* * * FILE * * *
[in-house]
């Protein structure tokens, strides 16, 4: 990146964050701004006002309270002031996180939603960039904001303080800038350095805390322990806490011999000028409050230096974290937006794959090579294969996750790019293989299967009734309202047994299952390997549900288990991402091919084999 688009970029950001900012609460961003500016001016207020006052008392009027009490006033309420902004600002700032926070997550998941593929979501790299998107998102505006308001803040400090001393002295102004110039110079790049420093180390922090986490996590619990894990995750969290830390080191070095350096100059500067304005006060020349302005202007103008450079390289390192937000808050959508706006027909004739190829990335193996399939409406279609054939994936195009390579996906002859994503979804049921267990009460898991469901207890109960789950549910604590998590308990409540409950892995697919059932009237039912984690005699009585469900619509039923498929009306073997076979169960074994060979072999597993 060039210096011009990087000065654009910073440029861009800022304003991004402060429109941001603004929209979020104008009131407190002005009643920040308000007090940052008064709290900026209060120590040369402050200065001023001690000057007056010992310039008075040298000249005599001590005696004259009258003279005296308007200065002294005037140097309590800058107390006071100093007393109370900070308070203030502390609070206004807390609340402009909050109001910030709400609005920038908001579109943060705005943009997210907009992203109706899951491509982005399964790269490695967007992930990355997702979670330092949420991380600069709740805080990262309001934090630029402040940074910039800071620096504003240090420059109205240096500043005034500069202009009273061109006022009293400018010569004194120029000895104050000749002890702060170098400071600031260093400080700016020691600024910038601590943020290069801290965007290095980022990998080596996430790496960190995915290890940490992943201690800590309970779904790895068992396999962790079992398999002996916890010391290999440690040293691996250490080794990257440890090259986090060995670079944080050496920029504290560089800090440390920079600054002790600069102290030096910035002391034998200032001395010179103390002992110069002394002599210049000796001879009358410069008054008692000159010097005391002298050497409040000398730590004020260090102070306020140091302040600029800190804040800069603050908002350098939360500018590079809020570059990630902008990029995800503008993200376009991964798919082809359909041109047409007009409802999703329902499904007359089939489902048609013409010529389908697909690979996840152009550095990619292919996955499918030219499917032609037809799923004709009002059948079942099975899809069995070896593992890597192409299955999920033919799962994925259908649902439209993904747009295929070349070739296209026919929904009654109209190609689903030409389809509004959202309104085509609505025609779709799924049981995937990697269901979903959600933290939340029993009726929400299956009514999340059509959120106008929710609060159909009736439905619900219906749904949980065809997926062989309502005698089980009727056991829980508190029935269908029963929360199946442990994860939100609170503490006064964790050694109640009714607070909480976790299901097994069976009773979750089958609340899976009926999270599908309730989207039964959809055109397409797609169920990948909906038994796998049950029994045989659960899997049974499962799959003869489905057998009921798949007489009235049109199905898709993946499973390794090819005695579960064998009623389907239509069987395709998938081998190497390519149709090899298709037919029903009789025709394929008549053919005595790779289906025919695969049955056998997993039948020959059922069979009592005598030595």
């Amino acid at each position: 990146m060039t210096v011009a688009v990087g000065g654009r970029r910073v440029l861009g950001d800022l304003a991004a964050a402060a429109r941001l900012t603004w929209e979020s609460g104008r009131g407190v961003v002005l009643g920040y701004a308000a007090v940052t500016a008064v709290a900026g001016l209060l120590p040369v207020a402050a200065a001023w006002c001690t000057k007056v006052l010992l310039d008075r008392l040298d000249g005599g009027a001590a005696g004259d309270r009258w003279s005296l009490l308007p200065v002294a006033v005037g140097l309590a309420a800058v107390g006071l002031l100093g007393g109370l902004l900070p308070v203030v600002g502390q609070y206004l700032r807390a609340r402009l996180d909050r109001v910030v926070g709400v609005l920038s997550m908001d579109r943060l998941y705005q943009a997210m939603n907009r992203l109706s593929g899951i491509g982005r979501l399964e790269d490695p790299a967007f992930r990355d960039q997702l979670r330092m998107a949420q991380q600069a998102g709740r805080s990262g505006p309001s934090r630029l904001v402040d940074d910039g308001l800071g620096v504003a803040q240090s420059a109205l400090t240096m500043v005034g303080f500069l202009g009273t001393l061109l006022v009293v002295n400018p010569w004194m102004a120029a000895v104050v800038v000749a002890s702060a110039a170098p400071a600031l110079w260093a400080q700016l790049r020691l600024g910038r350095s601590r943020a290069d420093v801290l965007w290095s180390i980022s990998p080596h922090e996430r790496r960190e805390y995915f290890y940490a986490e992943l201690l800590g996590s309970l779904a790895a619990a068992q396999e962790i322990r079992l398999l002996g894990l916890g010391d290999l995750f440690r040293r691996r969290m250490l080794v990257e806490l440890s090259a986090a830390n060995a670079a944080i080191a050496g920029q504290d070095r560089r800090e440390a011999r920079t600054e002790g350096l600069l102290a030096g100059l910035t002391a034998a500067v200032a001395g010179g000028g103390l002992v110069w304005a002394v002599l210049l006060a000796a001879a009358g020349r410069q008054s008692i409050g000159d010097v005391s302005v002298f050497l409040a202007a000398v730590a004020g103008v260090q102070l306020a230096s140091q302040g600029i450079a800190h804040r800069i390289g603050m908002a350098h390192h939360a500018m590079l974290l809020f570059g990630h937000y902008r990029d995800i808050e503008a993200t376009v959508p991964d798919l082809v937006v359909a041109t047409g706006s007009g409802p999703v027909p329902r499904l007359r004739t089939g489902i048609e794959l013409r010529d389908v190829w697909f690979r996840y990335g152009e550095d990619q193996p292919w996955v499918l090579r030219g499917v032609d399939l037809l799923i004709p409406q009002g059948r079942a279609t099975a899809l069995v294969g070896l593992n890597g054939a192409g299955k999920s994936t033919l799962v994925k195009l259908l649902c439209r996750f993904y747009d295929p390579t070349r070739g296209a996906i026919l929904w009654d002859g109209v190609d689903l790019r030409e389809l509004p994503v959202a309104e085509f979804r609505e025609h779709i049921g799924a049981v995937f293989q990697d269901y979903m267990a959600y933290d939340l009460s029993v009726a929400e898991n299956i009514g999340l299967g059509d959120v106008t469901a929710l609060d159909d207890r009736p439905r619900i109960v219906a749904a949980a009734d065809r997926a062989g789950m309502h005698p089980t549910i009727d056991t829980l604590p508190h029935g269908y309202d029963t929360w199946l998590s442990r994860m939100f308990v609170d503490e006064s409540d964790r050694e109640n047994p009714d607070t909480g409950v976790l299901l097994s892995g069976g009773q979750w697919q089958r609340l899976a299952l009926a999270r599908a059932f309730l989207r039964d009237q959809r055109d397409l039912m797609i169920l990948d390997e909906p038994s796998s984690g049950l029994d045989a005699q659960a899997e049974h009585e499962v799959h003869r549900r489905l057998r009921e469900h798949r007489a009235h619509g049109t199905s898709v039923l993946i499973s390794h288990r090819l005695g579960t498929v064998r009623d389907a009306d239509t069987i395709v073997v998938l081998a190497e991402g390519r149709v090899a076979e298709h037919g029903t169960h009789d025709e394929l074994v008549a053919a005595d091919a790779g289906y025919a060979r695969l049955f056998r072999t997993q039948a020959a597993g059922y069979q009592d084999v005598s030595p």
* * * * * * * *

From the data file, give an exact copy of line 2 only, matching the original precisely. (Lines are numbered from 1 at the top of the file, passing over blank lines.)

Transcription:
């Protein structure tokens, strides 16, 4: 990146964050701004006002309270002031996180939603960039904001303080800038350095805390322990806490011999000028409050230096974290937006794959090579294969996750790019293989299967009734309202047994299952390997549900288990991402091919084999 688009970029950001900012609460961003500016001016207020006052008392009027009490006033309420902004600002700032926070997550998941593929979501790299998107998102505006308001803040400090001393002295102004110039110079790049420093180390922090986490996590619990894990995750969290830390080191070095350096100059500067304005006060020349302005202007103008450079390289390192937000808050959508706006027909004739190829990335193996399939409406279609054939994936195009390579996906002859994503979804049921267990009460898991469901207890109960789950549910604590998590308990409540409950892995697919059932009237039912984690005699009585469900619509039923498929009306073997076979169960074994060979072999597993 060039210096011009990087000065654009910073440029861009800022304003991004402060429109941001603004929209979020104008009131407190002005009643920040308000007090940052008064709290900026209060120590040369402050200065001023001690000057007056010992310039008075040298000249005599001590005696004259009258003279005296308007200065002294005037140097309590800058107390006071100093007393109370900070308070203030502390609070206004807390609340402009909050109001910030709400609005920038908001579109943060705005943009997210907009992203109706899951491509982005399964790269490695967007992930990355997702979670330092949420991380600069709740805080990262309001934090630029402040940074910039800071620096504003240090420059109205240096500043005034500069202009009273061109006022009293400018010569004194120029000895104050000749002890702060170098400071600031260093400080700016020691600024910038601590943020290069801290965007290095980022990998080596996430790496960190995915290890940490992943201690800590309970779904790895068992396999962790079992398999002996916890010391290999440690040293691996250490080794990257440890090259986090060995670079944080050496920029504290560089800090440390920079600054002790600069102290030096910035002391034998200032001395010179103390002992110069002394002599210049000796001879009358410069008054008692000159010097005391002298050497409040000398730590004020260090102070306020140091302040600029800190804040800069603050908002350098939360500018590079809020570059990630902008990029995800503008993200376009991964798919082809359909041109047409007009409802999703329902499904007359089939489902048609013409010529389908697909690979996840152009550095990619292919996955499918030219499917032609037809799923004709009002059948079942099975899809069995070896593992890597192409299955999920033919799962994925259908649902439209993904747009295929070349070739296209026919929904009654109209190609689903030409389809509004959202309104085509609505025609779709799924049981995937990697269901979903959600933290939340029993009726929400299956009514999340059509959120106008929710609060159909009736439905619900219906749904949980065809997926062989309502005698089980009727056991829980508190029935269908029963929360199946442990994860939100609170503490006064964790050694109640009714607070909480976790299901097994069976009773979750089958609340899976009926999270599908309730989207039964959809055109397409797609169920990948909906038994796998049950029994045989659960899997049974499962799959003869489905057998009921798949007489009235049109199905898709993946499973390794090819005695579960064998009623389907239509069987395709998938081998190497390519149709090899298709037919029903009789025709394929008549053919005595790779289906025919695969049955056998997993039948020959059922069979009592005598030595």